That said, is the play truly timeless? Yes and no. While its themes of lust, grief, betrayal and revenge are all human universals, its plot is predicated on the ironclad sexual morality of a deeply religious culture whereby women are treated as chattel passed between father and husband, and violations of fidelity and virginity are dishonours sufficient to justify murder. Most of us, here in the privileged Western world at least, are notionally free of such concerns and may see this rural play set in the early 20th Century as depicting antiquated social mores. Yet they are not only still ingrained in much of our cultural heritage but remain just below the surface of many of our seemingly enlightened attitudes towards gender politics, property and the sanctity of marriage. Moreover, these kind of social restrictions are still very much a reality in many parts of the world.
Sinclair as both translator and director has created quite an engrossing world for us, crucially assisted by set and costume designers Rufus Didwiszus and Luke Ede. There is something almost operatic about the production, encompassing both the stripped-down modern style in the first part and the almost baroque extremes in the second half. With many interludes of live music and Brechtian touches of the cast sitting visibly in the wings, it is a multifaceted and immersive theatrical experience to be sure.
While some might find the drastic change of aesthetics between the two acts to be a touch jarring, it is perhaps best seen as Sinclair’s extrapolation of the dramatic touches at the play’s beginning. These come to fruition with Lorca’s introduction of Death and the Moon in the latter part, embracing rather than downplaying his turn for the mythological. Had Act One been presented with a similarly outrageous production design it would have distracted from or even lampooned the raw human drama at a point where the audience is still meeting and investing in the characters, yet conversely choosing to present the later otherworldly aspects in a more mundane manner could well have undercut their very nature.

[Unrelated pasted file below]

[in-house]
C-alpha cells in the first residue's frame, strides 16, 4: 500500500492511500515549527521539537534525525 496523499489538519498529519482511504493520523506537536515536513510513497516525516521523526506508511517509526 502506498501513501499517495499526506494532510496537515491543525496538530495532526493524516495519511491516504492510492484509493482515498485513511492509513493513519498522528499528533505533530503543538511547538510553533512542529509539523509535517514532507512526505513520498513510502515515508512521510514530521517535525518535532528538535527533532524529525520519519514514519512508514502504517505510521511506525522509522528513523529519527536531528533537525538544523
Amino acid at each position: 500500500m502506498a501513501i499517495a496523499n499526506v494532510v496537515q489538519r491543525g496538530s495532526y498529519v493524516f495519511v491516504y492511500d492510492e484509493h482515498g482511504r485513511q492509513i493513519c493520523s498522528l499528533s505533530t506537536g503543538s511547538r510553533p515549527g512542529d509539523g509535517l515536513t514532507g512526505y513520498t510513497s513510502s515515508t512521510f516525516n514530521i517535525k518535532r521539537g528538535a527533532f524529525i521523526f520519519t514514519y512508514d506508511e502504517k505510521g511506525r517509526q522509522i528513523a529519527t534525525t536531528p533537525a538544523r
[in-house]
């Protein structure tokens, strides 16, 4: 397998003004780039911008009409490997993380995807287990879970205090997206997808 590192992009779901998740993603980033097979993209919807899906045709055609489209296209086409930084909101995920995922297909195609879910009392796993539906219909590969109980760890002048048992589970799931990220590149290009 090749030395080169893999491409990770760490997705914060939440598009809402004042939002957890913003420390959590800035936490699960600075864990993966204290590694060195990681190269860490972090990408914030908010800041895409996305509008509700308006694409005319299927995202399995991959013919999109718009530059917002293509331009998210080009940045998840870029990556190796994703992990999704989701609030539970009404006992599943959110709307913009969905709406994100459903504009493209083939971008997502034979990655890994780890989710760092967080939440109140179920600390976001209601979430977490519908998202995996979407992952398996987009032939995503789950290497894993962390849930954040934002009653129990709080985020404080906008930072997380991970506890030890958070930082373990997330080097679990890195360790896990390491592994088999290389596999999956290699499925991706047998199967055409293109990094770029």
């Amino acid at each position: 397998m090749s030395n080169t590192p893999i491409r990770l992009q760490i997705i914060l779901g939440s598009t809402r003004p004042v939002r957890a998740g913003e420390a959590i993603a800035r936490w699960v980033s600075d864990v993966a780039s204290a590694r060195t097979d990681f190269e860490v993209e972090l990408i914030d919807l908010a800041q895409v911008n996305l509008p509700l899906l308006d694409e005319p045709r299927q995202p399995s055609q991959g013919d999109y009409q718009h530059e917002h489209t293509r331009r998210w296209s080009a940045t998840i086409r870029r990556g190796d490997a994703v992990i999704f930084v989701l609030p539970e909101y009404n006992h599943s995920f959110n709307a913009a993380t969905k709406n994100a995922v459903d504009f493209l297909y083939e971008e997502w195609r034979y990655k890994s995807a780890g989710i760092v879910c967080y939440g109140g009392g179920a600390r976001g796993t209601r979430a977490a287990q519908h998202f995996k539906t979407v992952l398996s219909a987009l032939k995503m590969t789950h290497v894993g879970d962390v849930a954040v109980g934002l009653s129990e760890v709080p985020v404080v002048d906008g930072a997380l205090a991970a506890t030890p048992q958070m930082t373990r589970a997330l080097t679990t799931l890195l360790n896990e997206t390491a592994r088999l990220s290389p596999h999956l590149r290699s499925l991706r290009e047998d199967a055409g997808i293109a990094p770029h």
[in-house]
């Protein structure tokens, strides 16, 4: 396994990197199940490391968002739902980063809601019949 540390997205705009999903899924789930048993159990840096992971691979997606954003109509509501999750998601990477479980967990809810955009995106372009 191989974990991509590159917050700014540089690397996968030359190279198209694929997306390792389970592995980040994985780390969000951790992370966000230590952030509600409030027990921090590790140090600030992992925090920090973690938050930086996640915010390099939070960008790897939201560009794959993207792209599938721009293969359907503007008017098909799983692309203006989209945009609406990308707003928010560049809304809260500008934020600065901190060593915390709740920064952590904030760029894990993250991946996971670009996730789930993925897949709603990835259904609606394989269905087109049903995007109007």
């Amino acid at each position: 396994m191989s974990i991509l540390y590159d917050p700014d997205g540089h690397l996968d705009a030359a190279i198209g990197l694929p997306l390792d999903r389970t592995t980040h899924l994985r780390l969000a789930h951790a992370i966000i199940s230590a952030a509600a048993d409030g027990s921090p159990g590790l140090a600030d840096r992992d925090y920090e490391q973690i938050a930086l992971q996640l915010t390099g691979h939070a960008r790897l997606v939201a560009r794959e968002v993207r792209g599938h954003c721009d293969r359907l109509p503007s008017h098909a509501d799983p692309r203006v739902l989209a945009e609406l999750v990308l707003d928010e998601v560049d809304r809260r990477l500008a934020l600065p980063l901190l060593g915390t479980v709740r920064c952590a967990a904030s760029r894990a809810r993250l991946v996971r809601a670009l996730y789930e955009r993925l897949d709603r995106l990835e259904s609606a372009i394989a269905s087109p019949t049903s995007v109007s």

The large cast is uniformly strong, with special mentions going to the precocious Holly Fraser as both “the girl” and the gore-soaked Moon, Sophie Ross as the tightly-wound conflicted Bride, the versatile Yalin Ozucelik once again defying any typecasting as the smoldering Leonardo, the always delightful Lynette Curran and, of course, the star of the show, Leah Purcell as the proud, bereaved Mother doubling rather appropriately as Death herself.
Blood Wedding is a complex, rewarding production of a captivating play, one that could easily be mishandled in any number of ways. While Sinclair’s stylistic flourishes may leave some befuddled, for most it should prove to be a memorable and moving experience.
Sydney Theatre Company presents
by Federico Garcia Lorca | translation by Iain Sinclair
Director Iain Sinclair
Venue: Wharf 1, Sydney Theatre Company
Dates: 5 August – 11 September, 2011
Tickets: $30 - $77 (Transaction fees may apply)
Bookings: 9250 1777 | sydneytheatre.com.au